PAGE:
As deaf children grow into teenagers, they begin to take a more active role in decision-making and responsibilities. Families are often unaware of strategies to support their deaf teen on becoming more independent. The role of family members is vital in ensuring deaf youth are prepared for life after high school. It’s an overwhelming but exciting time for both families and deaf teens.
“There has been no institutional interest in learning how to become more deaf friendly. The attitude is one of begrudging tolerance at best.”
Deaf students across the country echoed this student’s story in the 2018-2019 Deaf College Student National Accessibility Report, “ACCESS Is More Than Accommodations,” released today by the National Deaf Center on Postsecondary Outcomes.
Heather Hapke from Rocky Mountain Deaf School agreed to share details about the school’s job training program, which includes an on-campus coffee shop, job shadowing and internships, a summer program, and more.
Valentine’s Day is around the corner, which can bring with it additional anxiety, depression and other stress about romance and relationships. Research shows that deaf people are more likely to struggle socially, emotionally and with other issues impacting mental health.
Black History Month is an annual observance of contributions, achievements, and culture of black Americans. In K-12 education, black American contributions and events may not be acknowledged or taught, so Black History Month is a way to make sure that children from all walks of life know that black history, as well as all cultural histories, are also part of American history.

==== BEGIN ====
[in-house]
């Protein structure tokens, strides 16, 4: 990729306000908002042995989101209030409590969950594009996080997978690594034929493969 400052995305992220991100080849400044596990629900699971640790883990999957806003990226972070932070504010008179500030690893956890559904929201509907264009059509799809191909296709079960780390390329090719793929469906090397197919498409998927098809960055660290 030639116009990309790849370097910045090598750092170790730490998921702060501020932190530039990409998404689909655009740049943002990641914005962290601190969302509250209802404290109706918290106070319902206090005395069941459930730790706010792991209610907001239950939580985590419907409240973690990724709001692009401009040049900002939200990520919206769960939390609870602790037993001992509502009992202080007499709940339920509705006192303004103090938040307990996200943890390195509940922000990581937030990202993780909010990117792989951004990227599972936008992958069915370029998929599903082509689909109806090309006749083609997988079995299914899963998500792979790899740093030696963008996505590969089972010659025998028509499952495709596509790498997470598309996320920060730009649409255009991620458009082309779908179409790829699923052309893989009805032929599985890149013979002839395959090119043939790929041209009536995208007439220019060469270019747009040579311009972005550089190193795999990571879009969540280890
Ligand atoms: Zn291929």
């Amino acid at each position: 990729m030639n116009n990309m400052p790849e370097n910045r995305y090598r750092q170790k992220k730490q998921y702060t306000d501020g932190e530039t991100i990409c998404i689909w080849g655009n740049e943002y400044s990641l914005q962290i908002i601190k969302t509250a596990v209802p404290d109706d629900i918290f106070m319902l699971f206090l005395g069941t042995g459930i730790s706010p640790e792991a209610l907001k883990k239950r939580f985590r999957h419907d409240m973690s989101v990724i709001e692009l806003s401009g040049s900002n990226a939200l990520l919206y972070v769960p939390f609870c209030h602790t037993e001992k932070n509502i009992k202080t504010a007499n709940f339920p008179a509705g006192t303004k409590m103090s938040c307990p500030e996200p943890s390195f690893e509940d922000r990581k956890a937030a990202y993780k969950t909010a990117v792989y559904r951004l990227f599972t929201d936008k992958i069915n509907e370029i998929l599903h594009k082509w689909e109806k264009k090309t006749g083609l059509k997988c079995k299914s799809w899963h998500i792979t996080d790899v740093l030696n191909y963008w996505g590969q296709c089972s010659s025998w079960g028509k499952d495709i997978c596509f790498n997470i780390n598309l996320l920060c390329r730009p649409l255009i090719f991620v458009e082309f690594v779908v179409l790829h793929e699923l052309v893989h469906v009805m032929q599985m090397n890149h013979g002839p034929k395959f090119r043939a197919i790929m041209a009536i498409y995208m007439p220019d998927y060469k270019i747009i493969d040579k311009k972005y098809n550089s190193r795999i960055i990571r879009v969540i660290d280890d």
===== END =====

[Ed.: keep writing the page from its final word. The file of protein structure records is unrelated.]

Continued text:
A new semester can be overwhelming, but NDC is here with you. NDC can help streamline procedures to enhance disability services offices working with deaf students, with guides to help you build request forms, create a student absence policy and more.
Decisions are made everyday that impact the lives of deaf people. Do those decisions truly include deaf people?
A new free online course from the National Deaf Center on Postsecondary Outcomes helps access coordinators, teachers, vocational rehabilitation counselors, and other professionals who work with deaf people explore the dynamics of power, privilege, and oppression when working with deaf individuals and communities in professional settings.
NDC facilitated a Postsecondary Interpreting Task Force on Jan. 14-15 to examine central questions surrounding equitable access — What does it look like? What are current standard practices, and what strategies should professionals consider to ensure deaf students are able to actively participate in all aspects of their continued education?
Recently, Harvard University settled a class action lawsuit filed in 2015 by the National Association of the Deaf (NAD). The case revolved around the lack of captioning for Massive Open Online Courses (MOOCs). NAD also sued the Massachusetts Institute of Technology for similar reasons and that case is still being litigated.
The Department of Justice made statements that the universities were discriminating against deaf individuals by “failing to provide equal access in the form of captions.”